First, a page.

Interop Las Vegas Update: 6 Trends to Watch
Last week, The VAR Guy outlined six trends he expected to generate some buzz at this week’s Interop conference in Las Vegas. Now that the show is in full swing, let’s take another look at those six trends to see how they’re shaping up.
In his April 24 entry, The VAR Guy pointed to the following trends. Here’s his updated view on each one.
1. Open source: The VAR Guy expected Asterisk, the open source IP PBX, to garner some interest at the event. But things have been mostly silent on the Asterisk front. Fast-growing Asterisk proponents like Digium are at the event. Yet, the bigger surprise involves closed-source companies like Microsoft announcing new tools to manage Linux and Unix systems, and Cisco quietly chatting up some open source ideas down on the trade show floor, according to friends of The VAR Guy.
2. TelePresence: The VAR Guy openly wondered if TelePresence prices are about to drop, in a bid by vendors to accelerate customer deployments. Big companies like Cisco Systems and Hewlett-Packard generate much of the TelePresence buzz. But up-and-comers like LifeSize Communications seem to be carving out a niche in the lower-cost TelePresence market.
3. Unified applications: So, you’re getting into the unified communications market. What independent software developers (ISVs) are writing to your platform? What applications are available? The VAR Guy hoped vendors would begin to answer those questions. But the unified hype seems to have died down a bit at the show. That may not be a bad thing.
Three Claims The VAR Guy Wanted Vendors to Avoid:
1. We just won [insert award name here]: Awards are nice. Pat yourself on the back (privately) if a magazine decides to honor you with a crystal trophy. But frankly, most bloggers don’t care. Still, vendors should start announcing their Interop award victories in the next few days. Old habits die hard.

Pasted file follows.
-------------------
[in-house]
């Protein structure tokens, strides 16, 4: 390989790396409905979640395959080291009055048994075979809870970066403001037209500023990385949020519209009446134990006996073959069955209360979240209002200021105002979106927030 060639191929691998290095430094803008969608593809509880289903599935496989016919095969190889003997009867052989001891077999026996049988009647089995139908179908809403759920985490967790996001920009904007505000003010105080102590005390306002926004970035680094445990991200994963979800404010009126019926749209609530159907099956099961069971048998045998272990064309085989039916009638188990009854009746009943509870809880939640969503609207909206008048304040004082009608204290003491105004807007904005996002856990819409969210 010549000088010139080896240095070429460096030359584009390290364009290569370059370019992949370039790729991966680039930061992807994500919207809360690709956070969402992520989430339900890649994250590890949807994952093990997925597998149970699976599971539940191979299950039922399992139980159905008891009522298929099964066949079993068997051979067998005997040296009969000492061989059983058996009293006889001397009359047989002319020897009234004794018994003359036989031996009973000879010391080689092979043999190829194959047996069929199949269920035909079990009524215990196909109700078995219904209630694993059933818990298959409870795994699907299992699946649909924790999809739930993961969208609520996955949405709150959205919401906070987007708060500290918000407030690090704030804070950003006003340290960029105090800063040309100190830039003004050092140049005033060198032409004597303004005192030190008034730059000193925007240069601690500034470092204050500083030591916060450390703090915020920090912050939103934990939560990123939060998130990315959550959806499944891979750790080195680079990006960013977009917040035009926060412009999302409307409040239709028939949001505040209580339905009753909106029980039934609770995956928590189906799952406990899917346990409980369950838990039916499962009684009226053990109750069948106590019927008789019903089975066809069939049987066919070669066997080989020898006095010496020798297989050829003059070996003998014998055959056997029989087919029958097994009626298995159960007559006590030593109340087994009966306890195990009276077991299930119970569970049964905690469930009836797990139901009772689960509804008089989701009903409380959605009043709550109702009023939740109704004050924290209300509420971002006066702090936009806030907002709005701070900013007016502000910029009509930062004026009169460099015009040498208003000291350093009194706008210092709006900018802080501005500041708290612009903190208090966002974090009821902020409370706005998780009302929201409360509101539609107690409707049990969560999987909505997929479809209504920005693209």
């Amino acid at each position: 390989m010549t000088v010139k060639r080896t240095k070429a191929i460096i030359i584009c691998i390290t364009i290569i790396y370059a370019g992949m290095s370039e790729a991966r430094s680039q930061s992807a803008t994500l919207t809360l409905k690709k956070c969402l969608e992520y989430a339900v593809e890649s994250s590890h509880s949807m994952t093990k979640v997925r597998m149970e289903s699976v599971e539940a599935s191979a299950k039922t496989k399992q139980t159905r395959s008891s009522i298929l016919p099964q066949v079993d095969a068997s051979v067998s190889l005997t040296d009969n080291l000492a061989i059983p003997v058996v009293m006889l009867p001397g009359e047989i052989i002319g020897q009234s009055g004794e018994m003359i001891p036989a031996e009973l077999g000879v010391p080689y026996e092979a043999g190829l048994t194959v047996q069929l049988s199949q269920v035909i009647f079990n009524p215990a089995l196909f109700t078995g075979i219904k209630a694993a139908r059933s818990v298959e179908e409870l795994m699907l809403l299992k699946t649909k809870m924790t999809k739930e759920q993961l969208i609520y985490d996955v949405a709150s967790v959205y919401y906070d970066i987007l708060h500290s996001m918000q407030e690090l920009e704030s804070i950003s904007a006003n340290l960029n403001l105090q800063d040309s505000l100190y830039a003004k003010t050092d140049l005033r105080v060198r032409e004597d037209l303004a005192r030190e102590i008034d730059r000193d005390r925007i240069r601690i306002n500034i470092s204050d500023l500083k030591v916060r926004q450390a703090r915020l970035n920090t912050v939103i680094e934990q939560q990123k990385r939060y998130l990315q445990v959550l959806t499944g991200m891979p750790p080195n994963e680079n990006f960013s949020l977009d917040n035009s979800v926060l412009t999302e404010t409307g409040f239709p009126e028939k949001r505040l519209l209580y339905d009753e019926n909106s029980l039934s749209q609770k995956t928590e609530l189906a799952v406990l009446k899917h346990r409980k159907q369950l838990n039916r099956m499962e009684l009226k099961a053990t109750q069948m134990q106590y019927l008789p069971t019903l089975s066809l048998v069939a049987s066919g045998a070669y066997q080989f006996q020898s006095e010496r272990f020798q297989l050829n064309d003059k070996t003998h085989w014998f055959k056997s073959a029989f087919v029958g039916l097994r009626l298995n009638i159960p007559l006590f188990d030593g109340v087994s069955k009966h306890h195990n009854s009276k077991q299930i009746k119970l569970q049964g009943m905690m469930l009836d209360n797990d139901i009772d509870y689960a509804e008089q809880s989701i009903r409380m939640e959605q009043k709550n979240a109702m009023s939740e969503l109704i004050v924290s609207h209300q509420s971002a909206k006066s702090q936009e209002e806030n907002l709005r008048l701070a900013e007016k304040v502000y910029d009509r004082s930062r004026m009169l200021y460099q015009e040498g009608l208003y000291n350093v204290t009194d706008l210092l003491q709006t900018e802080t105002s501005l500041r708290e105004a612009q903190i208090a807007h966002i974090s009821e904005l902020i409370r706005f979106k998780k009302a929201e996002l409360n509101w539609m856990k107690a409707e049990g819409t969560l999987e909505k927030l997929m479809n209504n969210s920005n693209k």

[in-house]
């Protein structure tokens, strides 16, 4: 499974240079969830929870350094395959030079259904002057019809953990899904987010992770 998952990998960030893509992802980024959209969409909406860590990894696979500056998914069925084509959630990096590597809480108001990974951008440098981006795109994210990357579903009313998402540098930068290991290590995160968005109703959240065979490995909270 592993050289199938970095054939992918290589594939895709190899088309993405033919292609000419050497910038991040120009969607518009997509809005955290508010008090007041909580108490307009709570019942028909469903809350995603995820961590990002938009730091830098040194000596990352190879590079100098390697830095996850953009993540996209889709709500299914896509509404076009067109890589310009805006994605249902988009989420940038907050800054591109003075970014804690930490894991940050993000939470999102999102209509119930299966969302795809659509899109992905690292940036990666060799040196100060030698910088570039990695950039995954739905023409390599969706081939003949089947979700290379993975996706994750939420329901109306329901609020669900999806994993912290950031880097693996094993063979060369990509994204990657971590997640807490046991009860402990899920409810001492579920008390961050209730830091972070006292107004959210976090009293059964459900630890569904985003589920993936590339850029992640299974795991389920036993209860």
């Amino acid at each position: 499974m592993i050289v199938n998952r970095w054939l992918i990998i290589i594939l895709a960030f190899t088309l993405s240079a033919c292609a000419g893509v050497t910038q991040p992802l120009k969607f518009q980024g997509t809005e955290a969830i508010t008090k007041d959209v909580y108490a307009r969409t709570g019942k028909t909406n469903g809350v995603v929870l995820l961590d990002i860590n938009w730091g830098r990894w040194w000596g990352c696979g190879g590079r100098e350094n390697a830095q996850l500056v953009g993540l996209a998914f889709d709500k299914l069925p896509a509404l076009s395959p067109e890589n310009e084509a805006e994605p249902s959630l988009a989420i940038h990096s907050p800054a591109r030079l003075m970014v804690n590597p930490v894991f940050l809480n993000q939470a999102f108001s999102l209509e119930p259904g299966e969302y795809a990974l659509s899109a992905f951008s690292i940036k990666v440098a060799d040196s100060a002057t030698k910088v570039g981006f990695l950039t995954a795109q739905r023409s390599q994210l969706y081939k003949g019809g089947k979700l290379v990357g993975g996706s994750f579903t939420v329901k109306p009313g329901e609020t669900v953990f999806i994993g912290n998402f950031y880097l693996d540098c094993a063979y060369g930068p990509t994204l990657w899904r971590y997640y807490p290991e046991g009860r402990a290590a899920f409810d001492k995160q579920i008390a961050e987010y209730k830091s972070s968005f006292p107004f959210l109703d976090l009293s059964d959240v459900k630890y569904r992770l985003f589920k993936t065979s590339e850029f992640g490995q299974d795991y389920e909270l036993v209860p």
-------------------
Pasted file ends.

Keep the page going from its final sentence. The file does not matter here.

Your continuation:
2. We’re green: The VAR Guy told vendors to avoid “green” hype — unless they could actually share some metrics to back up their claims. Kudos to Nortel Networks, which hired a third-party firm to determine Nortel’s networking equipment was 50 percent more energy efficient than some rival products. Sure, it’s pretty easy to manipulate statistics and data. And Nortel did pay for the research. But Nortel’s aggressive evironment-friendly marketing at least had a unique twist: Numbers and specific data claims.
3. We’re channel-friendly: Plenty of vendors make the claim, but try to top this: Roughly 95 percent of Cisco’s revenue flows through partners. Beat that mark, and The VAR Guy will truly be impressed.
Still, some channel programs do deserve praise. Ted Cole, the guy who heads channel initiatives at Adtran, always seems to be running from one partner meeting to another. Solutions providers seem to genuinely like Cole — a good sign as Adtran seeks to undercut Cisco pricing in the unified market.
If anything else hot occurs at Interop, The VAR Guy will be sure to pounce on the news.